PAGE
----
Introduction: Point of care ultrasound has become an established tool in the initial management of patients with undifferentiated hypotension. Current established protocols (RUSH, ACES, etc) were developed by expert user opinion, rather than objective, prospective data. We wished to use reported disease incidence to develop an informed approach to PoCUS in hypotension using a “4 F’s” approach: Fluid; Form; Function; Filling. Methods: We summarized the incidence of PoCUS findings from an international multicentre RCT, and using a modified Delphi approach incorporating this data we obtained the input of 24 international experts associated with five professional organizations led by the International Federation of Emergency Medicine. The modified Delphi tool was developed to reach an international consensus on how to integrate PoCUS for hypotensive emergency department patients. Results: Rates of abnormal PoCUS findings from 151 patients with undifferentiated hypotension included left ventricular dynamic changes (43%), IVC abnormalities (27%), pericardial effusion (16%), and pleural fluid (8%). Abdominal pathology was rare (fluid 5%, AAA 2%). After two rounds of the survey, using majority consensus, agreement was reached on a SHoC-hypotension protocol comprising: A. Core: 1. Cardiac views (Sub-xiphoid and parasternal windows for pericardial fluid, cardiac form and ventricular function); 2. Lung views for pleural fluid and B-lines for filling status; and 3. IVC views for filling status; B. Supplementary: Additional cardiac views; and C. Additional views (when indicated) including peritoneal fluid, aorta, pelvic for IUP, and proximal leg veins for DVT. Conclusion: An international consensus process based on prospectively collected disease incidence has led to a proposed SHoC-hypotension PoCUS protocol comprising a stepwise clinical-indication based approach of Core, Supplementary and Additional PoCUS views.
Introduction: Point of care ultrasound (PoCUS) provides invaluable information during resuscitation efforts in cardiac arrest by determining presence/absence of cardiac activity and identifying reversible causes such as pericardial tamponade. There is no agreed guideline on how to safely and effectively incorporate PoCUS into the advanced cardiac life support (ACLS) algorithm. We consider that a consensus-based priority checklist using a “4 F’s” approach (Fluid; Form; Function; Filling), would provide a better algorithm during ACLS. Methods: The ultrasound subcommittee of the Australasian College for Emergency Medicine (ACEM) drafted a checklist incorporating PoCUS into the ACLS algorithm. This was further developed using the input of 24 international experts associated with five professional organizations led by the International Federation of Emergency Medicine. A modified Delphi tool was developed to reach an international consensus on how to integrate ultrasound into cardiac arrest algorithms for emergency department patients. Results: Consensus was reached following 3 rounds. The agreed protocol focuses on the timing of PoCUS as well as the specific clinical questions. Core cardiac windows performed during the rhythm check pause in chest compressions are the sub-xiphoid and parasternal cardiac views. Either view should be used to detect pericardial fluid, as well as examining ventricular form (e.g. right heart strain) and function, (e.g. asystole versus organized cardiac activity). Supplementary views include lung views (for absent lung sliding in pneumothorax and for pleural fluid), and IVC views for filling. Additional ultrasound applications are for endotracheal tube confirmation, proximal leg veins for DVT, or for sources of blood loss (AAA, peritoneal/pelvic fluid). Conclusion: The authors hope that this process will lead to a consensus-based SHoC-cardiac arrest guideline on incorporating PoCUS into the ACLS algorithm.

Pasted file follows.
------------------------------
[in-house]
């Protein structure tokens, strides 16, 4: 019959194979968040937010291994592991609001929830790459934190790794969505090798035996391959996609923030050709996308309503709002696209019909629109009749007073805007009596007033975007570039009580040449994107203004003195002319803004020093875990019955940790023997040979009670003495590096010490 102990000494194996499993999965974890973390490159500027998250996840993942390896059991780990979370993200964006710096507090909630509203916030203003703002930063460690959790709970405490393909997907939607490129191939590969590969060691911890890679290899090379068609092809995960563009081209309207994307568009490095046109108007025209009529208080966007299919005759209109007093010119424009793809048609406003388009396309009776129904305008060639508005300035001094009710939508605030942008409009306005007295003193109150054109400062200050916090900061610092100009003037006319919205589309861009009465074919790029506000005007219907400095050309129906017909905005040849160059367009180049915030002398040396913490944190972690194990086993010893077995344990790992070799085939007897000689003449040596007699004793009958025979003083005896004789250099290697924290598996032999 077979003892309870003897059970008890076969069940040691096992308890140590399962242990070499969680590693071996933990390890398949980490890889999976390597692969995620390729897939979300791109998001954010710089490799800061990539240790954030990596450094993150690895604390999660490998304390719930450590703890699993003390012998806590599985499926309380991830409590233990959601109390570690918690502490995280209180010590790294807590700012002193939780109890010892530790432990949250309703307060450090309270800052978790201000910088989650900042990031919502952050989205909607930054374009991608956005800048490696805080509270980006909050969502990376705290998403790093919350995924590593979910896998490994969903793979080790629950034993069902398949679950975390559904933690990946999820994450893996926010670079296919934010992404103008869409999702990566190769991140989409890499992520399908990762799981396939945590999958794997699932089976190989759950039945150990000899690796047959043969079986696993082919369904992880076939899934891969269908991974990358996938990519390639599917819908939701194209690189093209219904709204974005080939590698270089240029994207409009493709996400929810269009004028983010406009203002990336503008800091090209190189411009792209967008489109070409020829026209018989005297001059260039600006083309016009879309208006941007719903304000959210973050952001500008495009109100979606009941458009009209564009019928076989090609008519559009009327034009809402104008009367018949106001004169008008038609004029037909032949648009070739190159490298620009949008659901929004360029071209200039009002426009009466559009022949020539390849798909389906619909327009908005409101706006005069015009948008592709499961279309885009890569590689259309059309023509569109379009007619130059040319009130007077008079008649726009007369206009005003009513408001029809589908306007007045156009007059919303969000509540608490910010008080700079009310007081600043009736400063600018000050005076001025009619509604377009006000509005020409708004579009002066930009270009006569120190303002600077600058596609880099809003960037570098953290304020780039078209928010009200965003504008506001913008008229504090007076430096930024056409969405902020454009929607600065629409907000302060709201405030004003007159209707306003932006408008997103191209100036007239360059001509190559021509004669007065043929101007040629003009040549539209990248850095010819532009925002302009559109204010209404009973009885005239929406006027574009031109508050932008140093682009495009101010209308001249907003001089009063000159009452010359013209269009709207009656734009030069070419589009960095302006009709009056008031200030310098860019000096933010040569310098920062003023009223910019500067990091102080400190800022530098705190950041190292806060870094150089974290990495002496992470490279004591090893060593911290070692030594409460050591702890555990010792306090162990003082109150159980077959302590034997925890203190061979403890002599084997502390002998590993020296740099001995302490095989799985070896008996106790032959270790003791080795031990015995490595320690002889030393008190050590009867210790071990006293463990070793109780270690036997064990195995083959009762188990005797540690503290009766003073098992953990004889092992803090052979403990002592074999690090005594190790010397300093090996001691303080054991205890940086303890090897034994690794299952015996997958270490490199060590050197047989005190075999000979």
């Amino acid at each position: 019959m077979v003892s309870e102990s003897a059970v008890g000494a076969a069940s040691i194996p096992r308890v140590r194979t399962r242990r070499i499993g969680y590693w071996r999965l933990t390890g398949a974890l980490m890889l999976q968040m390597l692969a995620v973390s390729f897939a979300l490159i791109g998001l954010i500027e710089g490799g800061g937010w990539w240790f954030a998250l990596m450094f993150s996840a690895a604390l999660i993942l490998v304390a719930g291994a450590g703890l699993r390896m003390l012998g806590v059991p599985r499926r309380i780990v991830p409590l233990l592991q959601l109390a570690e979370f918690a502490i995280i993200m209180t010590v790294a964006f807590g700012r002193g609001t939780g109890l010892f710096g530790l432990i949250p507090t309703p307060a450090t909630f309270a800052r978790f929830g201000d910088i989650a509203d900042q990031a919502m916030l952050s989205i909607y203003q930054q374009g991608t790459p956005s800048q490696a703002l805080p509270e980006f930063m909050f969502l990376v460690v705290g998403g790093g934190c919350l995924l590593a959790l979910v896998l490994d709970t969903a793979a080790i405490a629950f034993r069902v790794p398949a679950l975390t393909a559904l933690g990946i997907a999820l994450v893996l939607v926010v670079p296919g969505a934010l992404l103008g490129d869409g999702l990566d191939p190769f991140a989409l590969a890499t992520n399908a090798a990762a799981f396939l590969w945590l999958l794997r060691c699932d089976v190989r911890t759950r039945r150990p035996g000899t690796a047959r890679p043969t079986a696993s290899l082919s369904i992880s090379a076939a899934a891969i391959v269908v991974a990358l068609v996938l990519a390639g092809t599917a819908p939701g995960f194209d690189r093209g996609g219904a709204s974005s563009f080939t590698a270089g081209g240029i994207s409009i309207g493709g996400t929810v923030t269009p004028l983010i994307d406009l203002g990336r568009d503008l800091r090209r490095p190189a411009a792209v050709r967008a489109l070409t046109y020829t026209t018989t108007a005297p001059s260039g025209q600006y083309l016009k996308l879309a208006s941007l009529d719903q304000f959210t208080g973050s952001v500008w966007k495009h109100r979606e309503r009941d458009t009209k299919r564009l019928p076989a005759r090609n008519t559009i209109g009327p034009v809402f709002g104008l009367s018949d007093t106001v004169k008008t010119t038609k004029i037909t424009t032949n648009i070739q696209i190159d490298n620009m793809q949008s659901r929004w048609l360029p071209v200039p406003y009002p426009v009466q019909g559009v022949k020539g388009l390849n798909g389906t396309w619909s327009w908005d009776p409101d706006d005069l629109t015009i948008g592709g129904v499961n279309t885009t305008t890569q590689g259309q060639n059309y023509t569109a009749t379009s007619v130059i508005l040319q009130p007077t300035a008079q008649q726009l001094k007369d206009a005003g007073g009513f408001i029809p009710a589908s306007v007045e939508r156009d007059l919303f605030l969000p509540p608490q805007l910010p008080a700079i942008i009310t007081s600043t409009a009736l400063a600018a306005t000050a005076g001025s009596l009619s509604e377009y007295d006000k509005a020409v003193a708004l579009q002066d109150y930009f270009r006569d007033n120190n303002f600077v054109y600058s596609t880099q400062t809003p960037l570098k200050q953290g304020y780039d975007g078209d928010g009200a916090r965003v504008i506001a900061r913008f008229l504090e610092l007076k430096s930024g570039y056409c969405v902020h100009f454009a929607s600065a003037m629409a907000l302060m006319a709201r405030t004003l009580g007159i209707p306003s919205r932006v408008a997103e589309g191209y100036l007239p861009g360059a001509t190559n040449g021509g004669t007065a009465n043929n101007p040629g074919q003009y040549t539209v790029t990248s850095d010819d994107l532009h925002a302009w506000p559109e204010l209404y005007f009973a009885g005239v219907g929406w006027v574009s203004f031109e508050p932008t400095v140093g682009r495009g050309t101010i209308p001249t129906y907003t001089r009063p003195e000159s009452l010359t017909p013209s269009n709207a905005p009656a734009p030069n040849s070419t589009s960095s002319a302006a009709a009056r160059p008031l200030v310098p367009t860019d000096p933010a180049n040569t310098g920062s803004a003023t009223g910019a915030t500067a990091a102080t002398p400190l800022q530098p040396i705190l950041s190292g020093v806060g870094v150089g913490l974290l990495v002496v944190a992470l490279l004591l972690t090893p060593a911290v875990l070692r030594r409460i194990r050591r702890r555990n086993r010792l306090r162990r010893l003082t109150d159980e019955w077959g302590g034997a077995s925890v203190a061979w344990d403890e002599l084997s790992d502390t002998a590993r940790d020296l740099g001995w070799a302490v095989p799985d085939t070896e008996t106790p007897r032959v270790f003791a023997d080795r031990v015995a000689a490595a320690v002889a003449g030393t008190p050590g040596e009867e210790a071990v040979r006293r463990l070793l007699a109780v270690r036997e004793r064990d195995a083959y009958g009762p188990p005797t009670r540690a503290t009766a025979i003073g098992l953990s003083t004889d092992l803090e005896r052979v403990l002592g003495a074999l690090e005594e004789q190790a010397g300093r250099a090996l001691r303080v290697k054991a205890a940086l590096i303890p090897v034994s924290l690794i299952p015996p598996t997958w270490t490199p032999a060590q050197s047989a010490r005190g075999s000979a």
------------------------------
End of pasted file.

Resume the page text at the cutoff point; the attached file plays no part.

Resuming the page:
The Sahel in West Africa is a major wintering area for many western Palearctic migrants. The breeding populations of many of these have declined over the past 50 years. However, there have been few intensive field studies on migrant ecology in the Sahel and these were generally within a very restricted area. Consequently our knowledge of the distribution of species within this extensive area and the habitat associations of these species is limited. Understanding these habitat associations is essential for the effective conservation management of populations. We brought together a group of experts and consulted a wider group by email to assess the main Sahelian habitat types used by 68 African-Eurasian migrant bird species. Those species that showed strongest declines during 1970–1990 were associated with more open habitats than those newly declining during 1990–2000, when declining species were associated with habitats with more shrubs and trees. Populations of species that winter in the Sahel are generally stable or increasing now as rainfall has increased and is now near the long-term average for the Sahel. Those which use the Sahel only as a staging area are, in many cases, in rapid decline at present.